by Simon Dobson and Kieran Delaney

Sensor networks are the key enabling technology for building systems that adapt autonomously to their environment, without direct human intervention. Most sensor networks operate in free air, but research being conducted in Ireland, between the School of Computer Science and Informatics at UCD Dublin and the Centre for Adaptive Wireless Systems at Cork IT, is starting to explore the tools and techniques we need in order to build 'augmented materials' which combine sensing, actuation and processing into the fabric of built objects.

Embedding sensing into a physical substrate has a number of attractions. Each sensor package can sense a number of local variables such as the stress on the material, its orientation in space, its proximity to other materials etc. Combine these sensors into a network and we can construct a global view of the material and its relationships to the real world. Add processing and we have the potential to build materials that "know themselves", in some sense, and which can react in ways that are far more sophisticated than are possible with simpler, 'smart' materials.

If this all sounds a bit abstract, imagine a person with a broken leg who is wearing a plaster cast. For a physiotherapist, the challenge is to make the person take adequate exercise to stimulate the break, while at the same time stopping them from attempting too much and risking further damage. As the physiotherapy programme changes over time and in conjunction with on-going assessment of the injury, the exercise required of the patient and the optimal levels of rigidity and support required of the cast, will also change. If we embed sensing and processing into the cast, the network can sense the load being placed on the cast as the person walks around. This can then be compared with a downloaded therapy programme and react, for example, by glowing green when things are fine, but flashing red lights if the person is overdoing their exercise. It is even possible to build materials with variable rigidity so that the cast adapts the support it provides over the course of treatment.

The individual elements of an augmented material can be based around any 'mote' technology. We are using the platform developed by Ireland's Tyndall National Institute, made available via that institute's National Access Programme. While current mote systems are too large for use in practice, Tyndall's 2.5cm-on-a-side motes (see figure) are being reduced to a 1cm form and beyond, making them realistic for embedded use.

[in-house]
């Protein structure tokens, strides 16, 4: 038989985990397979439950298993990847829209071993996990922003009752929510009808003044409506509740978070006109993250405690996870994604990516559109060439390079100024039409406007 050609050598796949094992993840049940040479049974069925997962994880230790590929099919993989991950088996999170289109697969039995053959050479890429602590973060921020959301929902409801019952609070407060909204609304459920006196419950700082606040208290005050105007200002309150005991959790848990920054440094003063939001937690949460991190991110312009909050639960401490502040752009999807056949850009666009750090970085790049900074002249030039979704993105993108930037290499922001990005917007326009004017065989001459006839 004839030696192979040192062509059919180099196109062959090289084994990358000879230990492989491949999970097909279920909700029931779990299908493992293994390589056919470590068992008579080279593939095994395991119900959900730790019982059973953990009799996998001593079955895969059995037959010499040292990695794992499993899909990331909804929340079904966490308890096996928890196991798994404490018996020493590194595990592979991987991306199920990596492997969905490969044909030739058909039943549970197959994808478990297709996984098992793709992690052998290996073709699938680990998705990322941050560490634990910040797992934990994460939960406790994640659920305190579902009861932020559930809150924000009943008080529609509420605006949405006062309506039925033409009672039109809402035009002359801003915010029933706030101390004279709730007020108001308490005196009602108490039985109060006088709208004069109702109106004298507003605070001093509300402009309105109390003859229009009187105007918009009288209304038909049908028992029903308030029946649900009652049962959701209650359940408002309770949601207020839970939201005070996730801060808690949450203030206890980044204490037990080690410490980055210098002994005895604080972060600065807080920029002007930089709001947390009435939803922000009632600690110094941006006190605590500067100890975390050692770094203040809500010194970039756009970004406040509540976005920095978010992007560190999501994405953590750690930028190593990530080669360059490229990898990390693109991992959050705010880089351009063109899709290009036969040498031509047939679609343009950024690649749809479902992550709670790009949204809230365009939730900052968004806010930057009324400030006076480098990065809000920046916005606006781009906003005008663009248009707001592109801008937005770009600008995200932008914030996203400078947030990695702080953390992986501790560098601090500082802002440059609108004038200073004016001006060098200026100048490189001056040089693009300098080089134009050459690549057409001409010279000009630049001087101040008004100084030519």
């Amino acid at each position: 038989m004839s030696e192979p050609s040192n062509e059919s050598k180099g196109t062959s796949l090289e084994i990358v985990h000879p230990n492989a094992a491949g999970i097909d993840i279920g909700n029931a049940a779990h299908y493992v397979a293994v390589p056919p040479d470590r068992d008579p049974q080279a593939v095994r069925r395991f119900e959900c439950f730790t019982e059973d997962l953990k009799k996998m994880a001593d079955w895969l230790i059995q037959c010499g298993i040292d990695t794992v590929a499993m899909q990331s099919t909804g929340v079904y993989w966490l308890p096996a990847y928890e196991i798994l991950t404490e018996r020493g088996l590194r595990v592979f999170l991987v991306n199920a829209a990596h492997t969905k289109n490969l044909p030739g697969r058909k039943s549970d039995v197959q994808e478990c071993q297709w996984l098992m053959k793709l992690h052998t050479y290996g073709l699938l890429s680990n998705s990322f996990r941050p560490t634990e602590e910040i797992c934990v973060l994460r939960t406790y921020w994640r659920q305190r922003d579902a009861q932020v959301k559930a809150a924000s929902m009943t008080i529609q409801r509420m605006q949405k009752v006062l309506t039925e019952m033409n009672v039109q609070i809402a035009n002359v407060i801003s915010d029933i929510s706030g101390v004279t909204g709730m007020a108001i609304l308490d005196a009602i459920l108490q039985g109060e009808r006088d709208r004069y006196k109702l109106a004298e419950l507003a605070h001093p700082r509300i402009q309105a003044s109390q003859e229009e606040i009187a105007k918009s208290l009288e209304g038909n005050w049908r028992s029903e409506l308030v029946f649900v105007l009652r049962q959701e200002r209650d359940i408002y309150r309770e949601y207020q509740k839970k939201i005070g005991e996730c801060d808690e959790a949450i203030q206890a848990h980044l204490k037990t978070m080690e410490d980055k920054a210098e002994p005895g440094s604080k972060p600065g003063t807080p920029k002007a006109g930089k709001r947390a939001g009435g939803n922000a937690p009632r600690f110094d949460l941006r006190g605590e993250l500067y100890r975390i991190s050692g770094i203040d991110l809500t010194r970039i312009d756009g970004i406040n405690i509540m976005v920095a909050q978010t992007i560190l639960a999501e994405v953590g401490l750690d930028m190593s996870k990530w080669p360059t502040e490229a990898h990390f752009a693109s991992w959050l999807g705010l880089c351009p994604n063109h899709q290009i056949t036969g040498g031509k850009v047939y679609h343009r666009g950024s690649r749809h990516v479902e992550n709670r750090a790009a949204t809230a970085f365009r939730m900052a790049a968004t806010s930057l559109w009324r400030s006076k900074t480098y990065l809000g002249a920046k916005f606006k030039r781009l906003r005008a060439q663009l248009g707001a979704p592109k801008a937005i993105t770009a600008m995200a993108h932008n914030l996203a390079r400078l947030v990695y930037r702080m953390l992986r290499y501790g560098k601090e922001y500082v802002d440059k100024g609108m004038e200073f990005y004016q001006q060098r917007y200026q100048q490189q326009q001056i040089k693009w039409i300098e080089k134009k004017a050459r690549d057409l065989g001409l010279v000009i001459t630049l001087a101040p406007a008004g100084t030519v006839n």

A 2.5cm-on-a-side 'mote', developed by Ireland's Tyndall National Institute.
A 2.5cm-on-a-side 'mote', developed by Ireland's Tyndall National Institute.

Since a single object might contain hundreds of elements, the elements themselves need to be substantially configured, by making connections to neighbouring elements during curing, for example. Changes to this network may come from node failures, but may also come from physically significant events such as cutting which manifests itself as a (rather structured) partitioning of the network. Dealing with these changes in a tractable way means developing a programming model that operates at the level of the complete material rather than at the level of the individual elements within it. It should also be able to handle failures and errors in sensing in the individual elements. This is not something that is easy to do in traditional languages and we are investigating some techniques pioneered in high-performance computing (skeletons and categorical data types) as a possible basis for building self-managing applications on top of the underlying unreliable sensors and communications.

Augmented materials are in many ways the ideal co-design challenge. The properties of the material determine directly what can be sensed and processed, while software provides capabilities to enhance and complement the material's underlying physics. A physical phenomenon, such as placing one augmented object on top of another, gives rise to individual sensor readings affecting pressure, orientation and the establishing of new wireless communications links etc. These in turn give rise to a semantic inference that can be used in software to drive high-level responses based on the intention inferred from performing this particular action with these particular objects.

While this work is still at a very early stage, we hope that the programme will lead to useful advances in embedded sensor networks, to new forms of microsensing and actuation associated with explicit software control, to improved autonomic control of communications and routing, and to generally useful programming models for sensor-rich multi-agent networks and environments.


Please contact:
Simon Dobson, University College Dublin / IUA, Ireland

Next issue: July 2023
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